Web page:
- What is its purpose? Start with how the space will be used, whether it is for one activity or several. Will it accommodate easily the number of people and activities? Consider first what will happen most often and make that the primary concern when selecting and placing the furniture. Then determine if there are ways to modify the arrangement easily for other uses. Is there ease of flow from one part of the room to another? Are there dead or neglected areas that need attention? Remember all parts of the room will be visible (unless partitioned off). Even if you have a tendency to ignore parts of the space, they do impact your experience.
- How do the architectural elements help or hinder that use? Look at the proportions of the room, placement of windows and doors, ceiling height, placement of outlets, flooring and light fixtures. How can these be used to best advantage? If they are obstacles, how can you minimize their effect, if removal is not an option?
- How do the furniture and objects in the space relate to each other? Within the space, are the proportions and relationship of the furnishings harmonizing with each other? Are they allowing for easy passage between them or grouped close enough for ease of communication between people? We all have a comfort zone for personal space and honoring that perimeter is helpful when creating areas for group activities. Are the objects and tools easily at hand for the designated activity? Is storage available for items to reduce visual clutter?
- Where is the focal point? A well designed home, like a well-designed life has a hierarchy of placement, with a focal point that directs the attention of the occupant. When creating areas that make sense at a visceral level our eyes need a place to settle, preferably something that is uplifting to the spirit, worthy of contemplation or is beautiful. This allows relaxation to occur. When we give everything equal importance in a space, we can become over stimulated and restless. This is true of the room as a whole and smaller groupings, as well, such as objects placed on a table or collections on a bookcase.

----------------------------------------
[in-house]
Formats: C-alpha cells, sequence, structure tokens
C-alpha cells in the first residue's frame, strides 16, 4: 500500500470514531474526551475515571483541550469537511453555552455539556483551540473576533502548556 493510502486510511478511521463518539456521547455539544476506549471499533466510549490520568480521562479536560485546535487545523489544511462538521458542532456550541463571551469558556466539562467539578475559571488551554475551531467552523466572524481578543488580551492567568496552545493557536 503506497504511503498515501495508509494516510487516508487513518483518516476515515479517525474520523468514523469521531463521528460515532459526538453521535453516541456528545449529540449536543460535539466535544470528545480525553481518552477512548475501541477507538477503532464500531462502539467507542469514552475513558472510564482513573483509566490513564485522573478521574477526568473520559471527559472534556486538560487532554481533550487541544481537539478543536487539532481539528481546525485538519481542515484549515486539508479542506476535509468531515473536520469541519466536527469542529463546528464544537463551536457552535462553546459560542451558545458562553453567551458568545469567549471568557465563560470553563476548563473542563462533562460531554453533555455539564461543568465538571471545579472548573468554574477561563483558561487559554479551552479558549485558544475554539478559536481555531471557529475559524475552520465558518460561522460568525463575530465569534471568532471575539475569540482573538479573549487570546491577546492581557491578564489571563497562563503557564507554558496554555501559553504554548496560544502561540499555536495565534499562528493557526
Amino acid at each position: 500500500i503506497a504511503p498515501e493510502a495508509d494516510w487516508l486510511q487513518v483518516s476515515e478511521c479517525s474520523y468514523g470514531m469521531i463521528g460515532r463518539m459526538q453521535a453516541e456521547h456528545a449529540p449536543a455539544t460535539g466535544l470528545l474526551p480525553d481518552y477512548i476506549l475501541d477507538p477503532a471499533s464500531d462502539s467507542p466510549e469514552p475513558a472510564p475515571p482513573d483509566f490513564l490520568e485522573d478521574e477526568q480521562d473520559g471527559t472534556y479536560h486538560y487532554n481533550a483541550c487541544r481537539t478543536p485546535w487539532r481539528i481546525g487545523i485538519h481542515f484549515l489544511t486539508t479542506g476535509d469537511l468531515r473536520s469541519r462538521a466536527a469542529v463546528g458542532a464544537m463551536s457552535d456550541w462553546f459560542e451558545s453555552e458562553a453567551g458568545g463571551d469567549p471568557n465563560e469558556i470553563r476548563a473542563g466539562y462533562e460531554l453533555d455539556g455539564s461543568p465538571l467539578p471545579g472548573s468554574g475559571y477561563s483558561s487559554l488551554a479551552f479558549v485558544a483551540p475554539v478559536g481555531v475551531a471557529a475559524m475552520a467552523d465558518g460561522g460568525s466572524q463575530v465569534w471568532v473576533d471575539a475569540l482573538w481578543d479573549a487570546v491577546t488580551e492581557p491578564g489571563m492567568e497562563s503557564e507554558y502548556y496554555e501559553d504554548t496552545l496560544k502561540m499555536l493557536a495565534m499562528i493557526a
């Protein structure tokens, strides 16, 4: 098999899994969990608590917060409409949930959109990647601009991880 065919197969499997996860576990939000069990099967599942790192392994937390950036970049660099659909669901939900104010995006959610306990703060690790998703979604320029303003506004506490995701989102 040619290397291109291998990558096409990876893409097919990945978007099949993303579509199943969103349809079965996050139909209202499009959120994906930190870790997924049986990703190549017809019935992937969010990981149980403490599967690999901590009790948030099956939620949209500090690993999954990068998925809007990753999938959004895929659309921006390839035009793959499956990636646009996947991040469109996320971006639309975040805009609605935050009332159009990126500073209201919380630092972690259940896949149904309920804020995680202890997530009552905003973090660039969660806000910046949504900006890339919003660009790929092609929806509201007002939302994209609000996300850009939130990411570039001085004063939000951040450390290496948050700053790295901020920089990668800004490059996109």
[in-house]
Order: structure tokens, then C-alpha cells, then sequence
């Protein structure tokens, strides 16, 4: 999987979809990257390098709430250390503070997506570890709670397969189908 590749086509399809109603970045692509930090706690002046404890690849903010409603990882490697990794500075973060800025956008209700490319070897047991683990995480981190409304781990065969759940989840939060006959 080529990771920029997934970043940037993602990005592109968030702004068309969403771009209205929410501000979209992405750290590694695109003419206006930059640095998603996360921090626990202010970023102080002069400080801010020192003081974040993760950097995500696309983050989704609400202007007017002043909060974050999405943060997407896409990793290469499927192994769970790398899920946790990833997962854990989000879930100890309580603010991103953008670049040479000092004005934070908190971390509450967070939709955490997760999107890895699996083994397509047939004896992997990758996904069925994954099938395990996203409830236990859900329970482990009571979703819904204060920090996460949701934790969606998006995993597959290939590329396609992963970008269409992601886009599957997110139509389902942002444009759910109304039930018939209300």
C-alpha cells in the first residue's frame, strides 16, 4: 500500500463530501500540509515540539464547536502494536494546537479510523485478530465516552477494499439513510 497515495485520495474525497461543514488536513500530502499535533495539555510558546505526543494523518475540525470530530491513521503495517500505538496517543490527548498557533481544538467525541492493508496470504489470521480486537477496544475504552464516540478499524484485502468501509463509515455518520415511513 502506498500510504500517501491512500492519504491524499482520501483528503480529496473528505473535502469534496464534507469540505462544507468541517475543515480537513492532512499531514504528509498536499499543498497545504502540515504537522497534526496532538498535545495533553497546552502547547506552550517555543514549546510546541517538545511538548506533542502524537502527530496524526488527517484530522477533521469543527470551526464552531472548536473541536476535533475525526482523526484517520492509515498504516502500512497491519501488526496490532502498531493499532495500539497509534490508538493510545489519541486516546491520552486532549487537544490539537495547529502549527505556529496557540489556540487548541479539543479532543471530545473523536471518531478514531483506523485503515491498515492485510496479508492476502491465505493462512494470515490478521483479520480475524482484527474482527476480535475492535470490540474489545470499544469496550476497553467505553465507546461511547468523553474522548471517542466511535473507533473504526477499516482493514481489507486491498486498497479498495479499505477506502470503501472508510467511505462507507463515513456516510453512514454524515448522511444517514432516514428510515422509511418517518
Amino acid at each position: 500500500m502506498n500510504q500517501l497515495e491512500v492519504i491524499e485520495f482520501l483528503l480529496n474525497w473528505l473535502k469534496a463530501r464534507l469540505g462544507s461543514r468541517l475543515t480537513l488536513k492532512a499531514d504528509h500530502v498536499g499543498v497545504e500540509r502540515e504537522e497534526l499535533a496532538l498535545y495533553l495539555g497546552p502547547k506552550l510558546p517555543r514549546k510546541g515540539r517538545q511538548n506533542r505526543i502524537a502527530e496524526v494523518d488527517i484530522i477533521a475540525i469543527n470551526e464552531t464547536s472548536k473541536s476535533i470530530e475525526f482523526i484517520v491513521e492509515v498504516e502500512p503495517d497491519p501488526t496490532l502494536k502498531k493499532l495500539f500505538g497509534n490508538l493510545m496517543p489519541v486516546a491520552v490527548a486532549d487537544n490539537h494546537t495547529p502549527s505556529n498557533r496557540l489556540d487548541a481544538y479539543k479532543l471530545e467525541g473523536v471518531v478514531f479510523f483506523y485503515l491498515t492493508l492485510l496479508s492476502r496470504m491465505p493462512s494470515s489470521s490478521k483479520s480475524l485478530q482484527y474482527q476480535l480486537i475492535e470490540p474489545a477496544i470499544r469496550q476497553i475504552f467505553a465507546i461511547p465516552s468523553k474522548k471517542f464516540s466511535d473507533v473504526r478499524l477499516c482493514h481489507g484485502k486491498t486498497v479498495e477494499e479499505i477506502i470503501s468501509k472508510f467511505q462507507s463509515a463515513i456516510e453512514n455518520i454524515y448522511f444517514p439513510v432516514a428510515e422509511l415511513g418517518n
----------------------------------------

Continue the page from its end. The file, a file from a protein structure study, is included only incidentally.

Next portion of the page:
It is also important to leave open space. There is a generosity in these spaces. We are not competing for space. These areas become pregnant with possibility for reflection. Space also heightens our experience of the forms within or bounding the space by contrast.
- What is the feeling you wish to evoke in the room? Is it a bedroom, requiring a restful atmosphere or a kitchen bustling with activity and shared community? The feeling desired will affect your choice of colors, accessories and placement of the furnishings.
Even in open floor plan homes, it is important to create designated areas with differing purposes and moods. When working with that situation there is more emphasis on an open flow and communication between each area, so it is important to plan the groupings within that larger context or create partitions to separate them visually.
To learn more about the power of arranging, sign up today for Interior Decorating: The Fine Art of Arrangement starting May 2 or May 5 at Orinda Community Center, Orinda, CA